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Title: The diurnal cycle of wind, clouds, and rain over Taiwan and the surrounding areas during the southwest monsoon rainy seasons 
Author: Kerns, Brandon W
Date: 2003-12
Publisher: University of Hawaii at Manoa
Abstract: Hourly wind, satellite, and rain gage data to used demonstrate some differences in the diurnal cycles of wind, clouds, and rain over the island of Taiwan between the Mei-Yu (May 16 - June 15) and summer (July 16 - August 31) rainy seasons over Taiwan. The diurnal cycle of clouds over the surrounding waters is also considered. Suppression of shallow warm clouds was found southeast of Taiwan where mesolows have been frequently observed during the Mei-Yu. The suppressive effect does appear in summer as well, but is much weaker. Persistent orographic cloudiness occurs over the Central Mountain Range and is least pronounced in the late morning. In general, afternoon maxima in convective clouds and rain frequencies from the land surface heating dominate in this region. Despite generally lower cloud and rainfall frequencies during summer, the diurnal cycle is more important in summer with stronger island mean divergence and more convective instability. In the Mei-Yu, weak secondary morning maxima occur over the northern and western coastal plains and over the surrounding ocean south and west of Taiwan. Mechanisms for these differences based on the changes in the environment are discussed. Fourier analysis shows that, similar to Hawai'i, the diurnal harmonic generally explains most of the variance. The importance of the semi-diurnal harmonic varies throughout the region and is most pronounced in regions with the Mei-Yu morning maxima. Semi-diurnal tide theory does not seem to have a noticeable effect on the cloudiness and rainfall. Differences between the convective cloud and rainfall frequency patterns are also noted for application in detection of rainfall from satellite data on the island scale with complex terrain.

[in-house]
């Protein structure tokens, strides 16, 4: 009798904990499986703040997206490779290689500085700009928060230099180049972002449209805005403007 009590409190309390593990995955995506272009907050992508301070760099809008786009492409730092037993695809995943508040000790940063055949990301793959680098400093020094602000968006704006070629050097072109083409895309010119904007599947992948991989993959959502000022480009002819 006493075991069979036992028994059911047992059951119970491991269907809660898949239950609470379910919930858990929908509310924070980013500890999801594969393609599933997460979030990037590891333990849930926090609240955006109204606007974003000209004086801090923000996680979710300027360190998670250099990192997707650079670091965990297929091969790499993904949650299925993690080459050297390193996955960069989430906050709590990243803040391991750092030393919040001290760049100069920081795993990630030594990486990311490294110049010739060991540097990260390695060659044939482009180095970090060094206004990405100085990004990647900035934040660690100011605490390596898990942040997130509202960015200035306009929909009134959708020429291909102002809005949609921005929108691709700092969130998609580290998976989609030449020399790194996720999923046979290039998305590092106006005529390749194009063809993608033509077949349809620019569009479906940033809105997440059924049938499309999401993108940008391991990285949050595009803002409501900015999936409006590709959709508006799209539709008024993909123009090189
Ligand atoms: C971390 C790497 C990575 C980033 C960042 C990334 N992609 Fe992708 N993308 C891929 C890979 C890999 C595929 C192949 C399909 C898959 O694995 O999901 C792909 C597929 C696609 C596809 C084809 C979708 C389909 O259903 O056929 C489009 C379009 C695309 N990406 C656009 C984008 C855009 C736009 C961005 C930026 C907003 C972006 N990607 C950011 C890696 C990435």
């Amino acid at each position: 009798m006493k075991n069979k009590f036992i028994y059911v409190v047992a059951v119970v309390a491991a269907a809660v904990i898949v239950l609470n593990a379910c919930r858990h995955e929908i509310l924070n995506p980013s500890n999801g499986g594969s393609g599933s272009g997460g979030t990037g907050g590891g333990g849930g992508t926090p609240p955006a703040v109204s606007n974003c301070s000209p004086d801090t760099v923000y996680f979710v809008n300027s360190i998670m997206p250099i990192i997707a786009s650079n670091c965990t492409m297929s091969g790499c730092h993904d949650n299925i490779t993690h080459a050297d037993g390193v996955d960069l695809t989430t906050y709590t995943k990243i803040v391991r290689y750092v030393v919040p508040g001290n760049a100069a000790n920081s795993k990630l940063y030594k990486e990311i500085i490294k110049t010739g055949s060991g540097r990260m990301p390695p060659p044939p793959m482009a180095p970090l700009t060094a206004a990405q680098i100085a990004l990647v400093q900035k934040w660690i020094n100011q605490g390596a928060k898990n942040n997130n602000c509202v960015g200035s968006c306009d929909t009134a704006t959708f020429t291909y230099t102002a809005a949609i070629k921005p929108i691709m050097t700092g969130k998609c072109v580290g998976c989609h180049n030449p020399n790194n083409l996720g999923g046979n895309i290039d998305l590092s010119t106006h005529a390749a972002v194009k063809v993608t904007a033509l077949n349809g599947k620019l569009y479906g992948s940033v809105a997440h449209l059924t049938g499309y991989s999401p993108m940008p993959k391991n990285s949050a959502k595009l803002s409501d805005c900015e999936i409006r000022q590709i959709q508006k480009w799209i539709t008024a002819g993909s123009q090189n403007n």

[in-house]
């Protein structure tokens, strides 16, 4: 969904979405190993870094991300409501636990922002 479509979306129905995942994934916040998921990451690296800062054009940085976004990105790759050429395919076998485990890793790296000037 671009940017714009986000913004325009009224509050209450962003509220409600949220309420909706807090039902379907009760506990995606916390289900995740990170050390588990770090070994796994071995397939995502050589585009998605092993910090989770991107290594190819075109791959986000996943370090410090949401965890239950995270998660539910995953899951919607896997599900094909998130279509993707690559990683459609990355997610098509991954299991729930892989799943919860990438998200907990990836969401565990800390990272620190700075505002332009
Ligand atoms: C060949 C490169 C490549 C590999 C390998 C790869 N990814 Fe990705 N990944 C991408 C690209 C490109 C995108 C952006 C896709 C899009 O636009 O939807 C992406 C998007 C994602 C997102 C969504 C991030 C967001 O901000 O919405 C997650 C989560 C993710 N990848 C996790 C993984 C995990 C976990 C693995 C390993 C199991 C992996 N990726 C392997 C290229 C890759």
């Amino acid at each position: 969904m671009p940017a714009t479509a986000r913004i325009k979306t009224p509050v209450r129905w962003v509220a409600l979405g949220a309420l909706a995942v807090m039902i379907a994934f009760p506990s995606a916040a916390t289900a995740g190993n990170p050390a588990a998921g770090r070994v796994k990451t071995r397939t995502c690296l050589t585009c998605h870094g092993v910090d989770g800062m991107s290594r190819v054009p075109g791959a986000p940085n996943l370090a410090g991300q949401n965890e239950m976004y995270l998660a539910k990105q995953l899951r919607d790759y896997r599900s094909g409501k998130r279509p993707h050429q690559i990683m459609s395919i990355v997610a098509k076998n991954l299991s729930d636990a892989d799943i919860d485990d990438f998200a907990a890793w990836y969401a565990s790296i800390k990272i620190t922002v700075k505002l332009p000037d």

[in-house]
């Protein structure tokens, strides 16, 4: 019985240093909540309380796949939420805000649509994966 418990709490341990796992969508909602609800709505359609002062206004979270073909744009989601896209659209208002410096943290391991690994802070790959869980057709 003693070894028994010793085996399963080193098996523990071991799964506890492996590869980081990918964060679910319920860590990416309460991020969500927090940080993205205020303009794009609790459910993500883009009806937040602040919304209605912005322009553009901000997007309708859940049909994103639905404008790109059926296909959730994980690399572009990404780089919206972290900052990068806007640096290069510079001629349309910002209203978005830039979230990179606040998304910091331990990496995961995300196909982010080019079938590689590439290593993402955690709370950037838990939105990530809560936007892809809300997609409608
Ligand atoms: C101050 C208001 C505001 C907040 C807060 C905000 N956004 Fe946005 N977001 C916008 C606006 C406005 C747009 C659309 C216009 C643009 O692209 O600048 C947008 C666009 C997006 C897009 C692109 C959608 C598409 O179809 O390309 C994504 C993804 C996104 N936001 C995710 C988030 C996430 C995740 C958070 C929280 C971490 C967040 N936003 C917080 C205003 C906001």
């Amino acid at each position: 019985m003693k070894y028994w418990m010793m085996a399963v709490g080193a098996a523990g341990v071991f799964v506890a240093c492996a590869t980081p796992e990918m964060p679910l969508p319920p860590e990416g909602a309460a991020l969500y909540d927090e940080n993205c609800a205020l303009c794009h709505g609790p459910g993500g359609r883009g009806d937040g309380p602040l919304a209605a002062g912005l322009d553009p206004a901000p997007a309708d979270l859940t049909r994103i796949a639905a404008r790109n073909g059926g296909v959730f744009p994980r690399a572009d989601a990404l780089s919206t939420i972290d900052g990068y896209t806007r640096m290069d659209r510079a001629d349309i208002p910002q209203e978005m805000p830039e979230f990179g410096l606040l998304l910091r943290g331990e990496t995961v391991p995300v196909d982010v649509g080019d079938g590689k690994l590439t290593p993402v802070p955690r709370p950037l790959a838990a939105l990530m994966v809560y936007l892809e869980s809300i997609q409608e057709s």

Description: xii, 139 leaves
URI: http://hdl.handle.net/10125/7039
Rights: All UHM dissertations and theses are protected by copyright. They may be viewed from this source for any purpose, but reproduction or distribution in any format is prohibited without written permission from the copyright owner.

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